Since early damage from glaucoma is often not detectable by the patient, routine eye examinations are important to help identify risk factors and early findings of glaucoma. Your doctor may suspect glaucoma when examining your eyes, and may order special tests to investigate a possible diagnosis of glaucoma. From there, the best treatment options will be discussed.
Glaucoma is a complicated disease in which damage to the optic nerve leads to progressive, irreversible vision loss and is the second leading cause of blindness.
The most common form of glaucoma occurs when the eye’s drainage canals become clogged over time. The inner eye pressure, also called intraocular pressure or IOP, rises because the correct amount of fluid can’t drain out of the eye. With the most common form of glaucoma, the entrances to the drainage canals are clear, and should be working correctly. However, the clogging problem occurs further inside the drainage canals (similar to a clogged pipe below the drain of a sink).
Most people have no symptoms and no early warning signs. If open angle glaucoma is not diagnosed and treated, it can cause a gradual loss of vision. This type of glaucoma develops slowly and sometimes without visible sight loss for many years. It usually responds well to medication, especially if caught early and treated.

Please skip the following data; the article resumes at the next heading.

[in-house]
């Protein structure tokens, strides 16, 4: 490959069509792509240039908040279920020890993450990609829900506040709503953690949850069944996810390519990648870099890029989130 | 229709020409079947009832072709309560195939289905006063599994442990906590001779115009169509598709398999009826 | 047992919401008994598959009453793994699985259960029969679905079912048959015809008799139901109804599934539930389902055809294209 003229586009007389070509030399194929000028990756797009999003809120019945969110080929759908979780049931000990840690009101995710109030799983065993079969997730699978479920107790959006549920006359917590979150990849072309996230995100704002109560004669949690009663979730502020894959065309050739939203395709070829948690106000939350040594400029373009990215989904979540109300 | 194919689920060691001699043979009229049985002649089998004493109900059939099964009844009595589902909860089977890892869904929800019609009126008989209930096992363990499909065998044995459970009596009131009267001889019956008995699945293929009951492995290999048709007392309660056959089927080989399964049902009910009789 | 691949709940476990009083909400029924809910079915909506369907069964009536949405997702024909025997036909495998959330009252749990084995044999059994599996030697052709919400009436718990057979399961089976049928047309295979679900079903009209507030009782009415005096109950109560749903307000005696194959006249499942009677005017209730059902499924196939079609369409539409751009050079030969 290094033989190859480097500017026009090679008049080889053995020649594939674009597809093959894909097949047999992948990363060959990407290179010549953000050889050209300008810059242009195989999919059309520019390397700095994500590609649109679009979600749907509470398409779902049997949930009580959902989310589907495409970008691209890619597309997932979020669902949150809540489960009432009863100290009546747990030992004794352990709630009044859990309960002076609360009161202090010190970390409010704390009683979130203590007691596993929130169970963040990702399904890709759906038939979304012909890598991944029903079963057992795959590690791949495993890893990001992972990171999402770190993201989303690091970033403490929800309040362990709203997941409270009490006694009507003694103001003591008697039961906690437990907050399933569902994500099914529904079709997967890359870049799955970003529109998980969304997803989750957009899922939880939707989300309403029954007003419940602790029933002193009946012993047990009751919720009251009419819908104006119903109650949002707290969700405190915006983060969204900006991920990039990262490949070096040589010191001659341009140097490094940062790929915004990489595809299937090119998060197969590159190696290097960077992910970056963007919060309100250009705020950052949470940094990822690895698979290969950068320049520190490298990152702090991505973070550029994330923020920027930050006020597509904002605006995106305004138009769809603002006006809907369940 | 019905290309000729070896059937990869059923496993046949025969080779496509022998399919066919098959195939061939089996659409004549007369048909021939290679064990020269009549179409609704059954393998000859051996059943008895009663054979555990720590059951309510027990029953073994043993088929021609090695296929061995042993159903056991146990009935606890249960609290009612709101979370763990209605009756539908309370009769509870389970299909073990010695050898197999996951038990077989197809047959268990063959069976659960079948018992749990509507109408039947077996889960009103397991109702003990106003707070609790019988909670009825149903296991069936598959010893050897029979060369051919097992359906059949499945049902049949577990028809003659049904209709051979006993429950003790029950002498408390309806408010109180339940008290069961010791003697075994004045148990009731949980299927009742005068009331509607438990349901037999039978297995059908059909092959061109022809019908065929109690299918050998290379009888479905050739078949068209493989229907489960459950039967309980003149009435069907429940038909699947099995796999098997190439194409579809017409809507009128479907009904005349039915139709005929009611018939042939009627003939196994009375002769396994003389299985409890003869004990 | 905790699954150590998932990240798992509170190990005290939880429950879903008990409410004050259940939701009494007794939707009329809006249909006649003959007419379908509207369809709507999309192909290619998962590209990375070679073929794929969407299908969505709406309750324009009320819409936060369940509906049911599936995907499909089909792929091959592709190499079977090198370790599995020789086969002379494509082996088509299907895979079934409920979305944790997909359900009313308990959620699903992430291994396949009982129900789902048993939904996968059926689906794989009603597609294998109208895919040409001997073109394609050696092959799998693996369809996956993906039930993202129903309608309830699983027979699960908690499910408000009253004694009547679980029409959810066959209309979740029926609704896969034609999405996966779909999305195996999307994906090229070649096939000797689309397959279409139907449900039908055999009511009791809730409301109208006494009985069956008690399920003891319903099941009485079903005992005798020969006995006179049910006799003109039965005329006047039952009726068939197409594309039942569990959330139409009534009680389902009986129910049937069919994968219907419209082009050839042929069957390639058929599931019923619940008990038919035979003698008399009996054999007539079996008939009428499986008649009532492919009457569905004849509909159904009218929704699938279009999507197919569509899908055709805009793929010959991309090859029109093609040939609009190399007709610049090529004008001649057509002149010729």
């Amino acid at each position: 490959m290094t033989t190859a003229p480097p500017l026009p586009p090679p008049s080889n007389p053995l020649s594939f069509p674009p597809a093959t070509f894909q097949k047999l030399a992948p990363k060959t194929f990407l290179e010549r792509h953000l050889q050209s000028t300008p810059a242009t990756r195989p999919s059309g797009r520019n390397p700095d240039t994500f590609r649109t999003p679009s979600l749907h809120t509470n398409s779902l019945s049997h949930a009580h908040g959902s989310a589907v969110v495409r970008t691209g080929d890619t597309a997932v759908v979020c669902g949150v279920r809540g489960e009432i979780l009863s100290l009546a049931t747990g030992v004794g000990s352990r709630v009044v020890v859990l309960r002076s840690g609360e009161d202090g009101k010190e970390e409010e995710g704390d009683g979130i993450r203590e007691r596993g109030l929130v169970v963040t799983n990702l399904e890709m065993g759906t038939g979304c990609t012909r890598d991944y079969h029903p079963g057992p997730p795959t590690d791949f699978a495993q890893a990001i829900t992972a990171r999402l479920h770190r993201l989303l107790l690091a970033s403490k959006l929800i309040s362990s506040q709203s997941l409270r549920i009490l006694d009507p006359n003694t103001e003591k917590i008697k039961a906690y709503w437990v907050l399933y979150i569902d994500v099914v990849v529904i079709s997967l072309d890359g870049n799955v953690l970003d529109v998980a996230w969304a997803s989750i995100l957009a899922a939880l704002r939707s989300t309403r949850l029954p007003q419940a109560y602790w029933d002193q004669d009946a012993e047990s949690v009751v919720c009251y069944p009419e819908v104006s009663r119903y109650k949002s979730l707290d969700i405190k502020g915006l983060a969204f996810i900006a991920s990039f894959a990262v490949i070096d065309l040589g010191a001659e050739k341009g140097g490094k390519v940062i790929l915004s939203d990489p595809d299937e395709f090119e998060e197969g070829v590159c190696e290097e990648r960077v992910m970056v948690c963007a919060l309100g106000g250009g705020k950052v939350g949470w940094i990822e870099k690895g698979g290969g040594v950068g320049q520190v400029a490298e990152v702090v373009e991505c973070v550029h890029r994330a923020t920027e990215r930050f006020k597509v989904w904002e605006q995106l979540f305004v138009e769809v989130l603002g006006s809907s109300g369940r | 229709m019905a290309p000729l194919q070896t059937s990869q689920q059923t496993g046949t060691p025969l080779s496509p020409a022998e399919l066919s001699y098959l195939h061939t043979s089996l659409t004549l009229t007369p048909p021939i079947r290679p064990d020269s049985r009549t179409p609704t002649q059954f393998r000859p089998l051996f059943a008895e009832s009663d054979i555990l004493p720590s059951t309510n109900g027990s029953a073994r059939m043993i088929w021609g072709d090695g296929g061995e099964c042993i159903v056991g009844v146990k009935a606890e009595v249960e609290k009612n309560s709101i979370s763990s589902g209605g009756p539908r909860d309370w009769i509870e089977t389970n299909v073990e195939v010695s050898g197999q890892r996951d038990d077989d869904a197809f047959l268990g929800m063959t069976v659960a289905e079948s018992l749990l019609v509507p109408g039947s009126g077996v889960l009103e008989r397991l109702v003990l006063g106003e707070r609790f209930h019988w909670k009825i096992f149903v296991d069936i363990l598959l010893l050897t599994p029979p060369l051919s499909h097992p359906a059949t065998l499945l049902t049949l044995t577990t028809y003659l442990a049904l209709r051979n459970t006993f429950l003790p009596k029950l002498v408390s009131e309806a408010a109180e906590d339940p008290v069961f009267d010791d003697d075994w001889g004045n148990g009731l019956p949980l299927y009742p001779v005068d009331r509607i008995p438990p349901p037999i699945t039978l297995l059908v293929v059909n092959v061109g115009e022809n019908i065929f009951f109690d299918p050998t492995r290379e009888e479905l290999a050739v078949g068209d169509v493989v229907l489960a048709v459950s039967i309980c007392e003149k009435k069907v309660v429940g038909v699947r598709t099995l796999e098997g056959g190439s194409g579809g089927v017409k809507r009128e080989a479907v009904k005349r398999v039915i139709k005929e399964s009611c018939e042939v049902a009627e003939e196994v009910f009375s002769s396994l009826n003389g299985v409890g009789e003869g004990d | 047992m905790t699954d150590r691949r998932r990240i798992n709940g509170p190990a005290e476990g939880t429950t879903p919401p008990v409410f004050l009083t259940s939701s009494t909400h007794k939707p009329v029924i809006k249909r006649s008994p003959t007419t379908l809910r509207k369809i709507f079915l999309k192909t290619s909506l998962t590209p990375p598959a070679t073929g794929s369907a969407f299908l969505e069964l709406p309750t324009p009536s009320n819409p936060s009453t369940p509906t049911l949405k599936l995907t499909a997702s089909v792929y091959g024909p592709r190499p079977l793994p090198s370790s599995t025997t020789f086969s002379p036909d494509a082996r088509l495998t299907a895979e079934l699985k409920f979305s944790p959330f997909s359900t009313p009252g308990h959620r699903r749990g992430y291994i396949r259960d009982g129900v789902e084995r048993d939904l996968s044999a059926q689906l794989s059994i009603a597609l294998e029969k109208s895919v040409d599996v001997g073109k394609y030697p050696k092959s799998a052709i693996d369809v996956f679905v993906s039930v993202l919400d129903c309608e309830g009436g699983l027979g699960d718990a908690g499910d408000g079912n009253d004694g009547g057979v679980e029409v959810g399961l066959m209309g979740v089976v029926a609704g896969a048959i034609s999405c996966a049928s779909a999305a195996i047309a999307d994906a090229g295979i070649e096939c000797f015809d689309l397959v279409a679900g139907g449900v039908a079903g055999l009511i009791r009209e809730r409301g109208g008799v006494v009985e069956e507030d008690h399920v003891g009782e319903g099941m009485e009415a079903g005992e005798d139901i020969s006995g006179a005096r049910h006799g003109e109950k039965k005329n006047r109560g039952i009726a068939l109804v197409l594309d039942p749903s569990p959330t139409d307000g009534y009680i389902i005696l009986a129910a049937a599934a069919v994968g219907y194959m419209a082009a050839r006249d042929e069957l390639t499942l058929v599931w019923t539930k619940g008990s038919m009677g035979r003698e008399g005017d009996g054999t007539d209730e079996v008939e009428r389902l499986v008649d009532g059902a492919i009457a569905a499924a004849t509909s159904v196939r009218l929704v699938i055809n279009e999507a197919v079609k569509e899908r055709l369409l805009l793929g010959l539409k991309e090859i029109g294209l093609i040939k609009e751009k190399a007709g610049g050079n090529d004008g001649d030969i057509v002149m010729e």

While anyone can develop glaucoma, a higher risk is associated due to family history, individuals over 40 years of age, diabetics, individuals of african or mediterranean descent, as well as those who’ve experienced an eye injury or trauma.
People with glaucoma rarely experience symptoms, but each day, their vision becomes less and less clear. For this reason, routine eye examinations are more important than ever to help identify symptoms of glaucoma. Your eye doctor can detect elevated pressure within the eye, which can cause damage to the optic nerve that carries images to the brain. Left untreated, glaucoma can cause blindness. Call your eye doctor today for more information.